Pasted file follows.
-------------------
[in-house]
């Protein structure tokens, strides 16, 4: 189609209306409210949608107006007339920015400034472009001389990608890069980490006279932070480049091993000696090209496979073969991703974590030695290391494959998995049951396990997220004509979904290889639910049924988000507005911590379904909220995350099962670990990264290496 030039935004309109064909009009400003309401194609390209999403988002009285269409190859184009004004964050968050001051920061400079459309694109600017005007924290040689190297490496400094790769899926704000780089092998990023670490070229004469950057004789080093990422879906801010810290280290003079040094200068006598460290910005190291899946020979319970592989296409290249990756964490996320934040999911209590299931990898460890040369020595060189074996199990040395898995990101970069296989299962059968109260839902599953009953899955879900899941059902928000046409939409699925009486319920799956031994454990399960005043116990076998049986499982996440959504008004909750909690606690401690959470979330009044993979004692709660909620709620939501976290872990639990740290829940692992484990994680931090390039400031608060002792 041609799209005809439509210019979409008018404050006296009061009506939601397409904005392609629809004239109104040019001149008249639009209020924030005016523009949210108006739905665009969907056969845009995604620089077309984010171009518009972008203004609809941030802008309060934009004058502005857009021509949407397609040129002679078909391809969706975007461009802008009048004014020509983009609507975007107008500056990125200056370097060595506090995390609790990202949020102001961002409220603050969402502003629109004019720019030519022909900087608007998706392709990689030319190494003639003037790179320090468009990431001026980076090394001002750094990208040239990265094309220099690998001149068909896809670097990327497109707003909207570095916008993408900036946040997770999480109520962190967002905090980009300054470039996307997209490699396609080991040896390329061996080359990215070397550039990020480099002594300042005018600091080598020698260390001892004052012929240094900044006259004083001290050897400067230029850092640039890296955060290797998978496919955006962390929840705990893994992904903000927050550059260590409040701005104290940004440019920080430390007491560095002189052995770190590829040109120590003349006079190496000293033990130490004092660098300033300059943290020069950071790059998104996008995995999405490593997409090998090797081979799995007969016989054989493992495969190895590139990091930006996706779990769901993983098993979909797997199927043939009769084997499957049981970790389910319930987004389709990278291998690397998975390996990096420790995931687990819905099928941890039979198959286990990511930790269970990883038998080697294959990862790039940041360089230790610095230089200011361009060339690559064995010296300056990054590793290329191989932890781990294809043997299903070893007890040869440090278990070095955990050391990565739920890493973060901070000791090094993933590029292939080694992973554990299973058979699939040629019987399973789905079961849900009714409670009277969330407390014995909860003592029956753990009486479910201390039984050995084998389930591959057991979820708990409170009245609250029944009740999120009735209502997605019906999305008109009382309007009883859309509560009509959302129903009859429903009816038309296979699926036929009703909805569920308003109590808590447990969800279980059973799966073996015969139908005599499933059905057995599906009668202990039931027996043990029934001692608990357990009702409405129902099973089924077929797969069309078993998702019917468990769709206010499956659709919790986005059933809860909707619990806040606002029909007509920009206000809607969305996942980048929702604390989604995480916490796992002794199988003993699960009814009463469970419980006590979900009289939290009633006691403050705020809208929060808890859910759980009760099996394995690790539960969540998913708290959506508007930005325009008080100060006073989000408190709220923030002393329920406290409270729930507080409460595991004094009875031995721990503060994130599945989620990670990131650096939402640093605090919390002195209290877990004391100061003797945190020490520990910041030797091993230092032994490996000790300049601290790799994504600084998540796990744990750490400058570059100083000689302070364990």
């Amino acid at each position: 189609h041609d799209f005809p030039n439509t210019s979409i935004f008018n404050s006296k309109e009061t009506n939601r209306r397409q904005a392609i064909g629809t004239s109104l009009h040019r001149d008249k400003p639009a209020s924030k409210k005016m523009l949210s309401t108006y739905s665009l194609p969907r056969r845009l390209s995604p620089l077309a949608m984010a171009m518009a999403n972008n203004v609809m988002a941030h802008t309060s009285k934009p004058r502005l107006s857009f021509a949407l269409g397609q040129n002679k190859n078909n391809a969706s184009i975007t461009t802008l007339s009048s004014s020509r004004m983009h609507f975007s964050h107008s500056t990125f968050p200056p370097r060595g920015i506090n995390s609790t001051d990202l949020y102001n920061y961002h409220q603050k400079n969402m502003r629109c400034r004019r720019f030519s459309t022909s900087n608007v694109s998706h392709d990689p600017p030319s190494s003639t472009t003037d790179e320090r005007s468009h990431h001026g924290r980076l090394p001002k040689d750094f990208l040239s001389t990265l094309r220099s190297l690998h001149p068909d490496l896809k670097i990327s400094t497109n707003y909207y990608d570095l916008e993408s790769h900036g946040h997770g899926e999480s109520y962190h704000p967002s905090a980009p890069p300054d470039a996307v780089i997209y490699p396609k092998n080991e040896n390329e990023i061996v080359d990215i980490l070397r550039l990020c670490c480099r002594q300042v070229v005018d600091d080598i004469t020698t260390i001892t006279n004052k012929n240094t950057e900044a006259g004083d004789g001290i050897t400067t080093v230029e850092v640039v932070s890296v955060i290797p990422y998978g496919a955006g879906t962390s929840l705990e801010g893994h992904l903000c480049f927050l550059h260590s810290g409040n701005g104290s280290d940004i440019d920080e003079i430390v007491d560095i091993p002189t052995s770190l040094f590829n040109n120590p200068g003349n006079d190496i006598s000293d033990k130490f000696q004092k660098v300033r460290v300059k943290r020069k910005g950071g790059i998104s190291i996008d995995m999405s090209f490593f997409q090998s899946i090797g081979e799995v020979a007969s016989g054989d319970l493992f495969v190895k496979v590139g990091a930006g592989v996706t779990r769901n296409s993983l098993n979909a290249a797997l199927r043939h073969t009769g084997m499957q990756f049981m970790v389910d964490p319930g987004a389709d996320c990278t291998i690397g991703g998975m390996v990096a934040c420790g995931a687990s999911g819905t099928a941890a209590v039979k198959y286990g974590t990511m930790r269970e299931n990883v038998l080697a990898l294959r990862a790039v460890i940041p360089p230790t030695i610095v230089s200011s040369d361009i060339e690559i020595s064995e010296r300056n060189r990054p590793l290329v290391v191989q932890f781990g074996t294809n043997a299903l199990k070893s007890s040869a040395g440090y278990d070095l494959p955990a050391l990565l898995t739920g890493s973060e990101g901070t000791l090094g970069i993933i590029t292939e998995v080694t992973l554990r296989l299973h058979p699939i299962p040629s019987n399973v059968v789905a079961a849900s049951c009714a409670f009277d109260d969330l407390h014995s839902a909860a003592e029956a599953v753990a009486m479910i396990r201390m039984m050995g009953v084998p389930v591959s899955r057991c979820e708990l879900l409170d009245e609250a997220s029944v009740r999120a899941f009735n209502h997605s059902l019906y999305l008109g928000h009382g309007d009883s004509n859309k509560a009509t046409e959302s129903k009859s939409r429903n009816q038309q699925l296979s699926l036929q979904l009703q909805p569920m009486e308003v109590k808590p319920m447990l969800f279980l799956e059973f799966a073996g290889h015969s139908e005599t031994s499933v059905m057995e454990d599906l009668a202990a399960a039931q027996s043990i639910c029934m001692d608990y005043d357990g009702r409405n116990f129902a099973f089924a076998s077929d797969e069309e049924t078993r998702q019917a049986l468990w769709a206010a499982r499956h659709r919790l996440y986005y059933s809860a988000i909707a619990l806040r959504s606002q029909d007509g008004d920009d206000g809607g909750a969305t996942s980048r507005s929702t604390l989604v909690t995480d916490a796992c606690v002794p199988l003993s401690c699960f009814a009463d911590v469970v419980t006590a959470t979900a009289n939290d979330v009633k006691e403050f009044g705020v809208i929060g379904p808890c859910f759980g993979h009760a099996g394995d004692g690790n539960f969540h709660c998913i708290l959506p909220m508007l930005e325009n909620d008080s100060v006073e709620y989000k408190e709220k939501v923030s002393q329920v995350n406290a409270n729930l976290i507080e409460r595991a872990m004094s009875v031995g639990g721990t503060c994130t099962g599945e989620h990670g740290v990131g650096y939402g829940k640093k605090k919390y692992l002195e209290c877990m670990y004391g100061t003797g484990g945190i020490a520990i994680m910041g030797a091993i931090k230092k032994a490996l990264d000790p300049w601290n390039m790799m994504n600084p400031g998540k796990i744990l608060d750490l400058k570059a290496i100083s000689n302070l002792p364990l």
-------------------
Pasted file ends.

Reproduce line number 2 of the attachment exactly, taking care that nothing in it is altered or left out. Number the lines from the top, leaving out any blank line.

């Protein structure tokens, strides 16, 4: 189609209306409210949608107006007339920015400034472009001389990608890069980490006279932070480049091993000696090209496979073969991703974590030695290391494959998995049951396990997220004509979904290889639910049924988000507005911590379904909220995350099962670990990264290496 030039935004309109064909009009400003309401194609390209999403988002009285269409190859184009004004964050968050001051920061400079459309694109600017005007924290040689190297490496400094790769899926704000780089092998990023670490070229004469950057004789080093990422879906801010810290280290003079040094200068006598460290910005190291899946020979319970592989296409290249990756964490996320934040999911209590299931990898460890040369020595060189074996199990040395898995990101970069296989299962059968109260839902599953009953899955879900899941059902928000046409939409699925009486319920799956031994454990399960005043116990076998049986499982996440959504008004909750909690606690401690959470979330009044993979004692709660909620709620939501976290872990639990740290829940692992484990994680931090390039400031608060002792 041609799209005809439509210019979409008018404050006296009061009506939601397409904005392609629809004239109104040019001149008249639009209020924030005016523009949210108006739905665009969907056969845009995604620089077309984010171009518009972008203004609809941030802008309060934009004058502005857009021509949407397609040129002679078909391809969706975007461009802008009048004014020509983009609507975007107008500056990125200056370097060595506090995390609790990202949020102001961002409220603050969402502003629109004019720019030519022909900087608007998706392709990689030319190494003639003037790179320090468009990431001026980076090394001002750094990208040239990265094309220099690998001149068909896809670097990327497109707003909207570095916008993408900036946040997770999480109520962190967002905090980009300054470039996307997209490699396609080991040896390329061996080359990215070397550039990020480099002594300042005018600091080598020698260390001892004052012929240094900044006259004083001290050897400067230029850092640039890296955060290797998978496919955006962390929840705990893994992904903000927050550059260590409040701005104290940004440019920080430390007491560095002189052995770190590829040109120590003349006079190496000293033990130490004092660098300033300059943290020069950071790059998104996008995995999405490593997409090998090797081979799995007969016989054989493992495969190895590139990091930006996706779990769901993983098993979909797997199927043939009769084997499957049981970790389910319930987004389709990278291998690397998975390996990096420790995931687990819905099928941890039979198959286990990511930790269970990883038998080697294959990862790039940041360089230790610095230089200011361009060339690559064995010296300056990054590793290329191989932890781990294809043997299903070893007890040869440090278990070095955990050391990565739920890493973060901070000791090094993933590029292939080694992973554990299973058979699939040629019987399973789905079961849900009714409670009277969330407390014995909860003592029956753990009486479910201390039984050995084998389930591959057991979820708990409170009245609250029944009740999120009735209502997605019906999305008109009382309007009883859309509560009509959302129903009859429903009816038309296979699926036929009703909805569920308003109590808590447990969800279980059973799966073996015969139908005599499933059905057995599906009668202990039931027996043990029934001692608990357990009702409405129902099973089924077929797969069309078993998702019917468990769709206010499956659709919790986005059933809860909707619990806040606002029909007509920009206000809607969305996942980048929702604390989604995480916490796992002794199988003993699960009814009463469970419980006590979900009289939290009633006691403050705020809208929060808890859910759980009760099996394995690790539960969540998913708290959506508007930005325009008080100060006073989000408190709220923030002393329920406290409270729930507080409460595991004094009875031995721990503060994130599945989620990670990131650096939402640093605090919390002195209290877990004391100061003797945190020490520990910041030797091993230092032994490996000790300049601290790799994504600084998540796990744990750490400058570059100083000689302070364990």